Degrassi! Transmedia, Convergent, Social, Mobile! New TMC Resource Kit Case Study

Degrassi has now been a part of the Canadian entertainment landscape for 30+ years (2 years shy of Star Wars folks!) and it has a history of firsts in dealing with sensitive topics, language use, and consistent innovations in reaching out to a trans-generational passionate fan community.

The more I learned, the more impressed I’ve been with Epitome’s long term, consistent commitment to keeping this show relevant, ground-breaking and their success in developing new strategies with new platforms to support community engagement.

You can view more TMC Resource Kit Case Studies here

Deeply Insightful Wired Article: ‘Why Her Will Dominate UI Design Even More Than Minority Report.’

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Why Her Will Dominate UI Design Even More Than Minority Report | Wired Design | 01.13.14

Fantastic analysis here by Kyle Vanhemert. I love all of the ideas opened up in this Wired article:

First, this is THE key idea to successful interaction design:

“A few weeks into the making of Her, Spike Jonze’s new flick about romance in the age of artificial intelligence, the director had something of a breakthrough. After poring over the work of Ray Kurzweil and other futurists trying to figure out how, exactly, his artificially intelligent female lead should operate, Jonze arrived at a critical insight: Her, he realized, isn’t a movie about technology. It’s a movie about people. With that, the film took shape.”

Then, Jonze’s term: ‘slight future’  in contrast to near future or sci fi

Then as Vanhemert argues, that ‘her’ “shows us a future where technology is more people-centric. The world Her shows us is one where the technology has receded, or one where we’ve let it recede. It’s a world where the pendulum has swung back the other direction, where a new generation of designers and consumers have accepted that technology isn’t an end in itself–that it’s the real world we’re supposed to be connecting to. (Of course, that’s the ideal; as we see in the film, in reality, making meaningful connections is as difficult as ever.)”

the concept of ‘undesigning’…

Then, the seamless integration of voice control interface into everyday life, what Vanhemert describes as:

“The Holy Grail: A Discrete User Interface

The greatest act of undesigning in Her, technologically speaking, comes with the interface used throughout the film. Theo doesn’t touch his computer–in fact, while he has a desktop display at home and at work, neither have a keyboard. Instead, he talks to it. “We decided we didn’t want to have physical contact,” Barrett says. “We wanted it to be natural. Hence the elimination of software keyboards as we know them.””

This super smart analysis is why I subscribe to Wired.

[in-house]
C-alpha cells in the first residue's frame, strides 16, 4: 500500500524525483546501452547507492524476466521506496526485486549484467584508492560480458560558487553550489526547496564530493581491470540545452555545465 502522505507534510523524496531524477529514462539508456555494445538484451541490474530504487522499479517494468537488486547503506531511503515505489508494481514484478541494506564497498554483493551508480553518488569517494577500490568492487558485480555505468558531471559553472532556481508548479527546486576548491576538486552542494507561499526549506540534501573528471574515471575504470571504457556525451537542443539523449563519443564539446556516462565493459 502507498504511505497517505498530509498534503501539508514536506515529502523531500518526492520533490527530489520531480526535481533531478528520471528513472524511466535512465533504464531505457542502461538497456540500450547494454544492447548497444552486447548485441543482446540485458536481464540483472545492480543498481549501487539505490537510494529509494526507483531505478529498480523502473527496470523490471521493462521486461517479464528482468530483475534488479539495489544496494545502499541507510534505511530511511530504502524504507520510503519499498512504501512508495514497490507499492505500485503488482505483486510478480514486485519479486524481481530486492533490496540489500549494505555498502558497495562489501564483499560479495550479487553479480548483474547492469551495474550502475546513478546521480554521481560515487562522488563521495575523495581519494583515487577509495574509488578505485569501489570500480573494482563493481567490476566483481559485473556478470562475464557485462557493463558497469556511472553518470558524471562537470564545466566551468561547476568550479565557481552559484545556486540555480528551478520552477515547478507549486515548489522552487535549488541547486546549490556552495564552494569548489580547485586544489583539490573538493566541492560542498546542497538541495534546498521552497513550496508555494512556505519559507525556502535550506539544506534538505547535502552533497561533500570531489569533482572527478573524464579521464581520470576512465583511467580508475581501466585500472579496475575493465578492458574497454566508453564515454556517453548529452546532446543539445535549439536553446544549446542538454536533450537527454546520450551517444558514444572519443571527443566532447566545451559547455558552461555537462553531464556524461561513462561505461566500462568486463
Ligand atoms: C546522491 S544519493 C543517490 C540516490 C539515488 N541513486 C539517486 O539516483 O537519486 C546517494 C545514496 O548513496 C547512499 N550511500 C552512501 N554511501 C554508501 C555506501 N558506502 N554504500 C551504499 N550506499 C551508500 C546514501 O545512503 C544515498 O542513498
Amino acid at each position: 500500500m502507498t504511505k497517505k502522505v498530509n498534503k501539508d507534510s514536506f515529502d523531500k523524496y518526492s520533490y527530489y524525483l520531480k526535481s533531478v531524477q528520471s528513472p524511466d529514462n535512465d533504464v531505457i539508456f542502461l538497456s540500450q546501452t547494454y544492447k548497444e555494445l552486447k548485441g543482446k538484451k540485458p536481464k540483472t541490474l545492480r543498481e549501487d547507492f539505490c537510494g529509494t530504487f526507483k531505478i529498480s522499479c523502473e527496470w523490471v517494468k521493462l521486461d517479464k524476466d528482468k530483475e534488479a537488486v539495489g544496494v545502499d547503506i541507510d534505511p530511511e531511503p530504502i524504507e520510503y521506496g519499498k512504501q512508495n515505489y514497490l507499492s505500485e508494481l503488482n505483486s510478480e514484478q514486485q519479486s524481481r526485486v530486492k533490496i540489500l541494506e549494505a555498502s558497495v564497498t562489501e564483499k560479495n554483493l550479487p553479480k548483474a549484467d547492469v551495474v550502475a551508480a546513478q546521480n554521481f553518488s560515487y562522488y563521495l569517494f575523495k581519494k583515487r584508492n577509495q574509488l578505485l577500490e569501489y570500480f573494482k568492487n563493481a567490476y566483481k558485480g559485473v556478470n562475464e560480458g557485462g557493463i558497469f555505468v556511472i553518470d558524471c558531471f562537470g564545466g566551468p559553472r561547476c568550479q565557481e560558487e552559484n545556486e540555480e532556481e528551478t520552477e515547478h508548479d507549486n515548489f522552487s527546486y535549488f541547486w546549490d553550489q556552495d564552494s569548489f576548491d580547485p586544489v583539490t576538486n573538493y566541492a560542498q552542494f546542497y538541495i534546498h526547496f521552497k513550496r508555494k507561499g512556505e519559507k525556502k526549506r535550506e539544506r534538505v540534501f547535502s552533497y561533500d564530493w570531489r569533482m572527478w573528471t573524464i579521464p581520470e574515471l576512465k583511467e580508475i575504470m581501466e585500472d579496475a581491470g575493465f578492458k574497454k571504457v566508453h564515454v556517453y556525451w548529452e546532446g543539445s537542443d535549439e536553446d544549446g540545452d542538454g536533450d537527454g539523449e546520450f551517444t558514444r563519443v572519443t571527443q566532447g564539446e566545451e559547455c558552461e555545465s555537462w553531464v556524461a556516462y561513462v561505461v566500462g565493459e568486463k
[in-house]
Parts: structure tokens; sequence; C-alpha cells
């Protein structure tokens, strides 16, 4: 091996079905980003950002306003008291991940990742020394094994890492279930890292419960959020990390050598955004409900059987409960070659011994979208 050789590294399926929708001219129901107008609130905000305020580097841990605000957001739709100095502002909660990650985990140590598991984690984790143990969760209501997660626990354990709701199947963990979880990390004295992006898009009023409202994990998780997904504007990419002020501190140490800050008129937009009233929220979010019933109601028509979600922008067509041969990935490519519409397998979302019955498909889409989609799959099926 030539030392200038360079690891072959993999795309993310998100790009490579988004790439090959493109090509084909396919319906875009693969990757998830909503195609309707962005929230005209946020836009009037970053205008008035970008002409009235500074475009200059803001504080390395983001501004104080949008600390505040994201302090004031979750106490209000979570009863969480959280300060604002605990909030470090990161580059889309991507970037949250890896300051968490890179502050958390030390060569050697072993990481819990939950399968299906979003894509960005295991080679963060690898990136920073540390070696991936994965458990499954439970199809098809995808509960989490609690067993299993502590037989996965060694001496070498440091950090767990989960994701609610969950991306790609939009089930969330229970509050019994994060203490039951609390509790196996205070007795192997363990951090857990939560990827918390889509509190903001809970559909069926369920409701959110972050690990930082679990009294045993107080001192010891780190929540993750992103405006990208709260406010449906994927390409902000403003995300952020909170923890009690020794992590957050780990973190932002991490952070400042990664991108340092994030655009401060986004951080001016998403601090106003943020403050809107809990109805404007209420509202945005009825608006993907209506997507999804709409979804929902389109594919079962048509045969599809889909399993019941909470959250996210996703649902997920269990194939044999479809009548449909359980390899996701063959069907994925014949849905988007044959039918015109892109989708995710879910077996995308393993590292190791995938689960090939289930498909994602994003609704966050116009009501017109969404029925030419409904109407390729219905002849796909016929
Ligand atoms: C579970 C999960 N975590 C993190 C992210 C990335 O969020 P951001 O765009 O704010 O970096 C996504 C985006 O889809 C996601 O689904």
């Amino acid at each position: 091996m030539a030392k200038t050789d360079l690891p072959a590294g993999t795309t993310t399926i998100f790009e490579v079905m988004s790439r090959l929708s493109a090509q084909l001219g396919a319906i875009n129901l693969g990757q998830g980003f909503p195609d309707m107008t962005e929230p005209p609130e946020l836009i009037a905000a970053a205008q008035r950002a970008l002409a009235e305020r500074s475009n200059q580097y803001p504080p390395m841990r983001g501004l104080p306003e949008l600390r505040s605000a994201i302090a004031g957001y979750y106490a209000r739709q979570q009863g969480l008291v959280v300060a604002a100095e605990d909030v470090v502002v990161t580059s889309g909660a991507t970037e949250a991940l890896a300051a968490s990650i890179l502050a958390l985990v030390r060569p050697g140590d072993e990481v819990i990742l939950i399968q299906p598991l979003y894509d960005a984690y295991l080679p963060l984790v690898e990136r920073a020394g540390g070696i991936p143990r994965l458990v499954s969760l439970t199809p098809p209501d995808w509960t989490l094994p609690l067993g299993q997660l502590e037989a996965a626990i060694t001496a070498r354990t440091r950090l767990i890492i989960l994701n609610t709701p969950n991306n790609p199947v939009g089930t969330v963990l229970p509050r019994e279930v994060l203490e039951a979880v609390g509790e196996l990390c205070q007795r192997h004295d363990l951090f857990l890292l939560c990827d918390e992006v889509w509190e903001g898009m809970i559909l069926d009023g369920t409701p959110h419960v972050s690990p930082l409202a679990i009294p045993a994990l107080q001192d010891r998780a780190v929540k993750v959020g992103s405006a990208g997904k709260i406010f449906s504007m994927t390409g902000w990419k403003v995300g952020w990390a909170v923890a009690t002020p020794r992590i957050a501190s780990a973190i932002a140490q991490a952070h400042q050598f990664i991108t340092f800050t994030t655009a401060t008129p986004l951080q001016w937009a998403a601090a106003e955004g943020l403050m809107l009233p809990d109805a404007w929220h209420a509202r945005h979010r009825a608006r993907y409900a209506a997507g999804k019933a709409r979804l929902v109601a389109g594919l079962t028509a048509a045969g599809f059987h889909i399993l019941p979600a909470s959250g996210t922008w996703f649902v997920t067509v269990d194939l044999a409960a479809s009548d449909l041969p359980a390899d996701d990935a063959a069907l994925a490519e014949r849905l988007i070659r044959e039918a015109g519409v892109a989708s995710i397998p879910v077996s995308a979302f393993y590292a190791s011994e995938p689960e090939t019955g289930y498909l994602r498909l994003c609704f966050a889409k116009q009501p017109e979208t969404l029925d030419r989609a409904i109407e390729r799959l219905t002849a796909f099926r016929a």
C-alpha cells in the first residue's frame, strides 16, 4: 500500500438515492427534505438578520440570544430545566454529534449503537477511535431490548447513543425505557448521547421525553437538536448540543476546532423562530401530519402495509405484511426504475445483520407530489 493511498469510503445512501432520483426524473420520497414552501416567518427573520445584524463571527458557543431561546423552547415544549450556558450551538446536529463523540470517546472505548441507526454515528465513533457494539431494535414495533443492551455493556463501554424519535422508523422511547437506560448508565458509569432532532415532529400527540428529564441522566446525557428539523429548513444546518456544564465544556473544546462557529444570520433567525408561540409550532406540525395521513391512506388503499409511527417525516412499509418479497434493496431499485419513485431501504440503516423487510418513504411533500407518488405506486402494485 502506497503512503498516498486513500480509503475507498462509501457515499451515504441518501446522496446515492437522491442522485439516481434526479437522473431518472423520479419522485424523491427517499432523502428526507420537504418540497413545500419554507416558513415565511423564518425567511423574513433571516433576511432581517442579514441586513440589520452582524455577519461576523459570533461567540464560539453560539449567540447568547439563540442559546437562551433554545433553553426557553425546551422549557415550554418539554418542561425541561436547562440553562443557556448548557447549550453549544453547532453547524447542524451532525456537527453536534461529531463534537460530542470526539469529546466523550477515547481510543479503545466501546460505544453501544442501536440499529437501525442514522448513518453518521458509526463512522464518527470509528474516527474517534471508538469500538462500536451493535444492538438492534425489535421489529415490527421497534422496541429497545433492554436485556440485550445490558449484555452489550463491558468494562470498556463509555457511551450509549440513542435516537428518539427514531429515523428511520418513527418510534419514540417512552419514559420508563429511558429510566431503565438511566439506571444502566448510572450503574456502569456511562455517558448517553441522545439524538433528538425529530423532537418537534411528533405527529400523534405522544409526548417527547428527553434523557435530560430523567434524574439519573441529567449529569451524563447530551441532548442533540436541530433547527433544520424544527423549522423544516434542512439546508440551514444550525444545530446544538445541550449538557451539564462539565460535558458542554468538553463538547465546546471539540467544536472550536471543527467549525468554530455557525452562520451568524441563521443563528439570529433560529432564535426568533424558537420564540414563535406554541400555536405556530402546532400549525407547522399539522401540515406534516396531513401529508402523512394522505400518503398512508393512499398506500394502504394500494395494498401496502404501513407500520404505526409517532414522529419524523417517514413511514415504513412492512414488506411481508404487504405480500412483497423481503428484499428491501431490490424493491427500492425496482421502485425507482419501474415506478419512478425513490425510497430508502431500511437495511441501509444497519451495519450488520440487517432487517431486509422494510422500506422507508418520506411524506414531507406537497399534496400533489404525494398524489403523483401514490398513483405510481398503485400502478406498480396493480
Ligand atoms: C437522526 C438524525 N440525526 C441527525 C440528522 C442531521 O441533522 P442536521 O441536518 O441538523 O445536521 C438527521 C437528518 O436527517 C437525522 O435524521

I loved this film & it has the only ‘sex’ scene I’ve ever seen that’s brought me tears. Yup. Said it. Because that scene created a connection to the essence of an experience that bypassed all of the mechanics & visual over indulgence that characterizes movie sex today.

If the value of fiction, drama, film, is to open up worlds we have not experienced or that have not yet been realized, Spike Jonze’s ‘her’ did that. This vision of a ‘slight future’ is entirely believable and very very human. Last night at the Golden Globes, Jonze accepted the award for best screenplay, saying that he wasn’t very good at speaking English and that was his first language. Ironic, coming from the man whose films tap into and express emotional cores and relationships that speak more resonantly that most other living filmmakers today.


Seems that Casey Storm also did the wardrobe for The Beastie Boys for Sabotage way way back… For those loving Spike Lee’s latest film, ‘her,’ Sofia Cavallo’s interview with Casey offers a great insider pov on the making of:


‘her’ by OC: Costume Designer Casey Storm on Styling Spike Jonze’s Latest Film

Spike Jonze’s new film her, set in the near future, hits select theaters today, and here’s what won’t be making a cameo: Geordi La Forge VISORs, Dr. Evil collars, and RoboCop suits. Instead, the “future” looks a lot like today’s modern metropolis living, but with smaller collars, higher waistlines, and way throatier (and actually useful) Siris. As diligent readers of the OC Blog (ahem), you already know from OC founder Humberto Leon’s INTERVIEW WITH SPIKE that Humberto played a significant collaborative role in shaping the film’s futuristic aesthetic. So it only made sense for OC to show its love and support for the project by creating a COLLECTION inspired by costume designer Casey Storm’s looks for the Golden Globe-nominated movie. I caught up with Casey, whose incredible career spans from working with the Beastie Boys to Michael Jackson. Find out what he had to say about meeting Spike on an impromptu trip to Reno in 1993, having flirty banter with MJ, conceiving the her wardrobe, and more.

Sofia Cavallo: The film is set at an unspecified time in the future, but you and Spike avoided making the film look hyper-futuristic. Why? 
Casey Storm: It came out of a few things; one was exactly that, to have something that didn’t feel futuristic with anything too distracting. I think films get pushed in [the direction of clichés] because there’s this idea that technology’s natural progression is to become more sterile and cold. We were projecting forward what’s happening today, which is a push towards more organic, eco-friendly things––things that have more of a warmth to them. It’s the idea that in the future, you’re going to have so many options. That world you’re going to create is probably not going to be a distant, weird, isolated, sterile world. You’re going to create a really beautiful, unique, comfortable, warm, and personal place that you would want to be in….”

read the full interview on Opening Ceremony here: